Aussie Helpers visits Parkes Shire to lend a hand

HELPING HANDS: Aussie Helpers founder Brian Egan, volunteer Paul Pitstock and Parkes Shire's Drought Response Officer Roger Kitson are doing what they can to help struggling farmers.
HELPING HANDS: Aussie Helpers founder Brian Egan, volunteer Paul Pitstock and Parkes Shire's Drought Response Officer Roger Kitson are doing what they can to help struggling farmers.

As NSW continues to experience prolonged and widespread drought conditions, our hard working farmers are doing it as tough as ever.

Volunteers from farming charity Aussie Helpers have been in the area reaching out to primary producers who need a helping hand.

Founder Brian Egan started Aussie Helpers 17 years ago.

"We started off in Queensland and now we work in every state in Australia," he said.

"All we do is help farmers, nothing else, we don't do hobby farmers or people in town, just primary producers who make their living off a farm."

The organisation can help out in a lot of ways including supplying stock feed and chemicals.

"We will be providing ongoing support, we didn't realise some of these people are so poor around here," Brian said.

"We'd like to give some prepaid visa cards to help out with fuel and shopping or whatever they need, including stuff girls like to do like get their hair and nails done."

Aussie Helpers also offers psychological counselling.

"We can arrange that for people free of charge, we pay for everything," Brian said.

Brian knows first hand the devastating effect drought can have on people on the land.

"I was a farmer, I lost my place through drought back in 1999," he said.

"We used to grow hereford but it never rained on our place for three years so we went broke.

"We couldn't survive and that's where the idea of Aussie Helpers came from.

"After going broke my head was such a mess I ended up in hospital for a year, that's how bad I was.

"A psychologist said to me one day "all these drugs they are pumping into you - they are not doing you any good, your mind is too strong. The best thing you can do in my opinion is to go out and help someone worse off than you are", and that's what I did."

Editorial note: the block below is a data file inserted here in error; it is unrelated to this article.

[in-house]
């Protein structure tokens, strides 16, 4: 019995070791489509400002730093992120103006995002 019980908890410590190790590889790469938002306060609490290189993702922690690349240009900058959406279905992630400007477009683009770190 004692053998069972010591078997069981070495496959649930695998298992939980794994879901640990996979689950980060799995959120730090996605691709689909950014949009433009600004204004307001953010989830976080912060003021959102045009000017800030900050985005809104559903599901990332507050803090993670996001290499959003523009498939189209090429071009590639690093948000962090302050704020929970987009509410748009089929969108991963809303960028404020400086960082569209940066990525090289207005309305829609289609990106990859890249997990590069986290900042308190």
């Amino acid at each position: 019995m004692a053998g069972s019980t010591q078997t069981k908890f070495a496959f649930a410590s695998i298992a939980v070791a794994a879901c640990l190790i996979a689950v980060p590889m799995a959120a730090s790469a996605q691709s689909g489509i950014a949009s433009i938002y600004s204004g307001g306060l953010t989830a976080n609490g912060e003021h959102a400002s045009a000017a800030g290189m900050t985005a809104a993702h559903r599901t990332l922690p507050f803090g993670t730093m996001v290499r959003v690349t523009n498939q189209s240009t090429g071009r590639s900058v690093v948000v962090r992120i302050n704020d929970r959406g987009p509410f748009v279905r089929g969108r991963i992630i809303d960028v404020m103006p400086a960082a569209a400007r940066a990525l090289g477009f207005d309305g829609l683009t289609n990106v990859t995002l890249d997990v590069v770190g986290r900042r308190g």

Aussie Helpers have about 25 volunteers around the country who visit farms and offer help if it's needed.

The charity gets no government funding and doesn't hold fundraisers.

"Aussie Helpers was started up with 20 bucks 17 years ago and now it's a charity with $10 million worth of assets," Brian said.

"It's all from the public and the corporate world. People just give us money because they know what we do.

"We are actually out there visiting farms all the time, we have about 20 vehicles on the road that are continually calling on farmers."

Brian, who is based in Charlieville was in Parkes last week with volunteer Paul Pitstock who runs the Dubbo depot.

"Paul and I are both ex servicemen on veteran's pensions and we just enjoy giving back to the community," Brian said.

"We spend most of the days of our lives driving around calling on properties just saying g'day to people and if we find people who need help, we get it for them.

"A lot of people don't need help but they are quite open to having a talk and a cup of tea.

"If they need help in an area we can't support them, we can refer them to someone who can."

Farmers requiring assistance please phone 1300 665 232 or email admin@aussiehelpers.org.au

The current drought began in NSW in mid 2017 and, according to the Department of Primary Industries, 98.6 per cent of the state remains in one of three drought categories on the NSW Combined Drought Indicator (CDI).